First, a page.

Conclusions: Overall our data suggest that SPARC plays a significant role in liver fibrogenesis. Interventions to inhibit SPARC expression are suggested as promising approaches for liver fibrosis treatment.

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Induction of SPARC mRNA expression during liver fibrogenesis.(A) Quantitative data showing differences in SPARC mRNA expression levels in human cirrhotic (Pt#1 to Pt#5) with fibrosis degree F4 and non-cirrhotic liver samples as measured by qPCR. *p<0.05, **p<0.01 compared with healthy liver samples. Mann-Whitney test. (B) qPCR analyses of liver samples from TAA and BDL mice. Complementary DNA was synthesized and was subjected to qPCR for the expression of SPARC transcripts. The relative amount of the PCR product (AU, arbitrary units) amplified from control liver samples was set at 1. *p<0.05 versus control (−TAA), **p<0.01 versus control (−BDL), Mann-Whitney test.
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pone-0054962-g001: Induction of SPARC mRNA expression during liver fibrogenesis.(A) Quantitative data showing differences in SPARC mRNA expression levels in human cirrhotic (Pt#1 to Pt#5) with fibrosis degree F4 and non-cirrhotic liver samples as measured by qPCR. *p<0.05, **p<0.01 compared with healthy liver samples. Mann-Whitney test. (B) qPCR analyses of liver samples from TAA and BDL mice. Complementary DNA was synthesized and was subjected to qPCR for the expression of SPARC transcripts. The relative amount of the PCR product (AU, arbitrary units) amplified from control liver samples was set at 1. *p<0.05 versus control (−TAA), **p<0.01 versus control (−BDL), Mann-Whitney test.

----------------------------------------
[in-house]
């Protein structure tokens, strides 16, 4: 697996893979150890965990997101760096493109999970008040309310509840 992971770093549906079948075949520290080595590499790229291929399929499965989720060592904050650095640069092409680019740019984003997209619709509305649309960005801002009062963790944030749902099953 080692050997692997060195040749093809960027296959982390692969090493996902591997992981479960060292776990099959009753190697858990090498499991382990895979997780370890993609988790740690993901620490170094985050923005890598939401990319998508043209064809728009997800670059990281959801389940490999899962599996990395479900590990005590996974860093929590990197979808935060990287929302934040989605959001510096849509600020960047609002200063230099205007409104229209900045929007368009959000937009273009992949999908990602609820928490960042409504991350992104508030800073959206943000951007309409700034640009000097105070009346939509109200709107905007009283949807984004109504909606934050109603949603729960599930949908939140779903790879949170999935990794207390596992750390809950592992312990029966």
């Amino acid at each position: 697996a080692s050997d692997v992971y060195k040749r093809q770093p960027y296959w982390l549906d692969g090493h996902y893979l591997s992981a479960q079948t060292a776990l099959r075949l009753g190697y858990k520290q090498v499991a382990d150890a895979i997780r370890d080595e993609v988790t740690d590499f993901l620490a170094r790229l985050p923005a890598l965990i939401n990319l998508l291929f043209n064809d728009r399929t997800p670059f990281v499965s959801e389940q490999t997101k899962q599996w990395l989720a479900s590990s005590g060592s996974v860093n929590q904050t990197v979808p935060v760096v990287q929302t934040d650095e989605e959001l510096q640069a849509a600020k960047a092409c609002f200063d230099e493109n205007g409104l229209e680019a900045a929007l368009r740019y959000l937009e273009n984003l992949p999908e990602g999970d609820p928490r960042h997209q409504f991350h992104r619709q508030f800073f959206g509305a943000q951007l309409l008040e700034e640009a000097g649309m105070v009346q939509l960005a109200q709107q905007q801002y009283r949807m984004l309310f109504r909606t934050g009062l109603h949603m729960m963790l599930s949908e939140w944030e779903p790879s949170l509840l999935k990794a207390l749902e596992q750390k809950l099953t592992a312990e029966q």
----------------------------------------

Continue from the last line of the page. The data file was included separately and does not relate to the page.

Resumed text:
Mentions: We first investigated whether SPARC expression levels may be upregulated in the liver of cirrhotic patients. To address this issue, liver biopsies taken from cirrhotic and non-cirrhotic patients were processed for qPCR studies. A significant upregulation in SPARC expression levels was observed in cirrhotic samples when compared to non-fibrotic ones (Figure 1A). These data suggest a possible role for SPARC in liver fibrogenesis.


Lack of the matricellular protein SPARC (secreted protein, acidic and rich in cysteine) attenuates liver fibrogenesis in mice.

Atorrasagasti C, Peixoto E, Aquino JB, Kippes N, Malvicini M, Alaniz L, Garcia M, Piccioni F, Fiore EJ, Bayo J, Bataller R, Guruceaga E, Corrales F, Podhajcer O, Mazzolini G - PLoS ONE (2013)